Through school, sports and other extra curricular actives, your child will make lots of different friends throughout the year, but how do you handles it when one particular friend starts leading your child down the wrong path?
Psychologist Gail Saltz recently tackled this dilemma on the Today Show by saying that most parents will face this quandary at some point. Here are some pointers on working through it:
1. Ask yourself what you don’t like about the friend; is it their appearance, the way they talk or something else superficial? If it is, it’s probably not worth having a battle over.
Make a point to get to know the friend, make your home a place your where your child and his friends want to hang out. Give them their space and upon entering and leaving your home.
Strike up a conversation with the friend. Ask how they are, what they are interested in, etc., and after a while you’ll know if you really have anything to worry about, or you might discover that you simply have different tastes than your child.
2. You don’t ever want to be judgmental or flat out tell your child that you don’t like a certain friend or you don’t want them to spend time with that person. Instead, talk about the friend’s character traits and site specific examples you dislike. By saying what behaviors you don’t agree with or aren’t comfortable with, you are holding up your family values. Attack the things the friend is doing and never the friend.
3. Help your child explore interests where they might find more like-minded peers. Encourage after school activities that will foster this. You’re not always around, so obviously a lot of these friendships are formed on the playground at school or soccer field, away from you, and will most likely run their course.
Saltz says, “If there’s not something terrible going on, you don’t have to get overly concerned. And, yes, some of it’s going to go on not in your presence. But if you get to know the kid a bit and get to know their parents…” As they say, the apple never falls too far from the tree.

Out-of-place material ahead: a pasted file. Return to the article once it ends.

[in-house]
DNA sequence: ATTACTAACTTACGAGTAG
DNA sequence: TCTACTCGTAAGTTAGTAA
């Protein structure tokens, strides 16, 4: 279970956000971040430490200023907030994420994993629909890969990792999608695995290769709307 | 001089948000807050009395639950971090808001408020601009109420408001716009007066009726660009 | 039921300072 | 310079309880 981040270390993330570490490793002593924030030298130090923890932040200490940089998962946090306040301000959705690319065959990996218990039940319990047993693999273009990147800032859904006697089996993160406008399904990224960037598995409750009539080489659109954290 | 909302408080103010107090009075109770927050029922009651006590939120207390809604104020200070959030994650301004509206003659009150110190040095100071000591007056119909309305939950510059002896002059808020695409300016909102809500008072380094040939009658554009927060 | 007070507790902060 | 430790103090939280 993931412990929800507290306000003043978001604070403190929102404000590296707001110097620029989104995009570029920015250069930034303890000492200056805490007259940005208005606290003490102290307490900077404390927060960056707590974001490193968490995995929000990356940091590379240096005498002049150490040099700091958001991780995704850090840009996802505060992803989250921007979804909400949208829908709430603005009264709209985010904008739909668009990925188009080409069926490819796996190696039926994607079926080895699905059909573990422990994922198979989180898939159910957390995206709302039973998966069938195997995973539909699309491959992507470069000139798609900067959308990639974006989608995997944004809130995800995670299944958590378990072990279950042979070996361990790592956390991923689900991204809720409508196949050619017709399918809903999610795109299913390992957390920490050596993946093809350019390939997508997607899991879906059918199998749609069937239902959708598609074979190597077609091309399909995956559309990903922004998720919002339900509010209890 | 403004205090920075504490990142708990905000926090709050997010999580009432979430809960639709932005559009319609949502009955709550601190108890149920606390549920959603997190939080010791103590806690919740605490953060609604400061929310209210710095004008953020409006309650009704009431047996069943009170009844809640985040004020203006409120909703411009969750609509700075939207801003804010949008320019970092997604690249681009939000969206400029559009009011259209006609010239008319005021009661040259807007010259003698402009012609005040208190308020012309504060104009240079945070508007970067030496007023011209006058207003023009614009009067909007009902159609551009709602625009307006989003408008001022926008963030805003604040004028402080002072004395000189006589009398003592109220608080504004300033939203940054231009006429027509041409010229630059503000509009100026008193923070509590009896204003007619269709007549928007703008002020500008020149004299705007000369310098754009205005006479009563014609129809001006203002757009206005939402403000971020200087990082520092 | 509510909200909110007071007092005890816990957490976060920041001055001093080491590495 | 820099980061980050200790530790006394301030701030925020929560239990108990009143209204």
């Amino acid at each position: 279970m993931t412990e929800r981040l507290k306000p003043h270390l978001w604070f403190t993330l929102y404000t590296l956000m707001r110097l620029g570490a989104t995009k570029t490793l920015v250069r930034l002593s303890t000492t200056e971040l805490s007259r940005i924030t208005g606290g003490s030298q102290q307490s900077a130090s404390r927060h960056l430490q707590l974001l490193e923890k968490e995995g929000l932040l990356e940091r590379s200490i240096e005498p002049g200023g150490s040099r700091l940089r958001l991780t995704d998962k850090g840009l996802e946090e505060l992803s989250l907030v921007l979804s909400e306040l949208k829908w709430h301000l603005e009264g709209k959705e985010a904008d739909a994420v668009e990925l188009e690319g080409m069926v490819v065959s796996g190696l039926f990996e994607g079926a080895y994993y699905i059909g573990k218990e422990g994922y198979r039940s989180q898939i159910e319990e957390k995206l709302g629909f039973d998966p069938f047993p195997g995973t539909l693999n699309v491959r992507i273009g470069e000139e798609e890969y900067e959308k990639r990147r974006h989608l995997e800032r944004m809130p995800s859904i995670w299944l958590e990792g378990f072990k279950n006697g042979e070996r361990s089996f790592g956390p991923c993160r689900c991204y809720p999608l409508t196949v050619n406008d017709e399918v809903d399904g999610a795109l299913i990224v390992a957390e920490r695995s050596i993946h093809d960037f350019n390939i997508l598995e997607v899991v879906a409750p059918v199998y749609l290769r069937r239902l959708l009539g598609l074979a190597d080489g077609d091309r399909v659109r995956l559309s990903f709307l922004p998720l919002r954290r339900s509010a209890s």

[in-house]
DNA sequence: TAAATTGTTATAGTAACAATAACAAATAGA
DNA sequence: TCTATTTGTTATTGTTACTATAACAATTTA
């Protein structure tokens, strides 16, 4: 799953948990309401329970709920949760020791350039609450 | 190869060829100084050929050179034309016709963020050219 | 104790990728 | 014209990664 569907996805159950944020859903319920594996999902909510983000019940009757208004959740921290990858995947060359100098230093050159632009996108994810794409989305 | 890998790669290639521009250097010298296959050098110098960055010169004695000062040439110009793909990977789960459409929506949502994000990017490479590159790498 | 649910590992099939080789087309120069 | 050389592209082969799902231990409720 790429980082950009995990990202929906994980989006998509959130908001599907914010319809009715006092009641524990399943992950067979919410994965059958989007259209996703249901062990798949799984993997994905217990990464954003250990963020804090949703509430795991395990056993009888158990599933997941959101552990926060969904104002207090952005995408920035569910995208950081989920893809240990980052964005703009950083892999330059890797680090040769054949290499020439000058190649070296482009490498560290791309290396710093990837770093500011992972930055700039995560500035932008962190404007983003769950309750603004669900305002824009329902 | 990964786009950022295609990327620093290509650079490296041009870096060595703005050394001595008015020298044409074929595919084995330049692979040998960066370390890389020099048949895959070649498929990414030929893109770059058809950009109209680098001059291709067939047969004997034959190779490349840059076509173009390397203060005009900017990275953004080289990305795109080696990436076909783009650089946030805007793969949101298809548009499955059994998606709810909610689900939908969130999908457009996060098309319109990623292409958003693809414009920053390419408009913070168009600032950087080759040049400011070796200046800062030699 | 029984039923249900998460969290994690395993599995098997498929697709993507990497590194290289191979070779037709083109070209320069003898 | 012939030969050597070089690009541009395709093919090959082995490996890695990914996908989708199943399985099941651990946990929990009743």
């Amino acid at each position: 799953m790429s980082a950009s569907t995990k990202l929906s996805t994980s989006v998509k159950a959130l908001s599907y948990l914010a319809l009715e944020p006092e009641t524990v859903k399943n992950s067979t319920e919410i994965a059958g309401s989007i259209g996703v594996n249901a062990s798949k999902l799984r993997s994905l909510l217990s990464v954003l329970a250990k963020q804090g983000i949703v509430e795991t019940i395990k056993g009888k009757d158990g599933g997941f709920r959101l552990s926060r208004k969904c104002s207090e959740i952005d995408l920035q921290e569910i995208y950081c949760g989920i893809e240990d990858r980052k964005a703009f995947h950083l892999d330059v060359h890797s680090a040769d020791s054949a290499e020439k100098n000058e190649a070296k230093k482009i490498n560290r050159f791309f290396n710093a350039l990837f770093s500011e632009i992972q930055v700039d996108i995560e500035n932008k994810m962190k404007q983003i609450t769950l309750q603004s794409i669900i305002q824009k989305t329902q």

4. Keep an open dialogue. The teen years are a whole different ballgame. When children are young, we can steer them in the right direction, but with teens, there is a lot more peer pressure and fear of “fitting in.” Discuss certain scenarios before they occur, such as asking your child, “What would you do if your friend asked you try XY or Z? How would you handle XYZ?”
Make sure your child knows they can talk to you about anything and let them know the family rules and consequences of getting into a sticky situation. For example disappointing the family and having privileges taken away, etc.
Saltz says there are three tell-tale signs for how you can tell if your child may be hanging around the wrong crowd:
- Dramatic weight loss or gain
- Academic changes
- Withdrawal from family time
If you suspect as much or see any one of these taking place, talk to your child first, followed by parents of the friend(s) and then potentially seek school intervention.
Monitoring your child’s peer groups and whereabouts may not make you a popular parent, but it will be good for your child by providing some guidance and direction. Encourage healthy friendships and activities. Instill values by living them and keep the channels of communication open.
Photo credit: Pink Sherbet Photography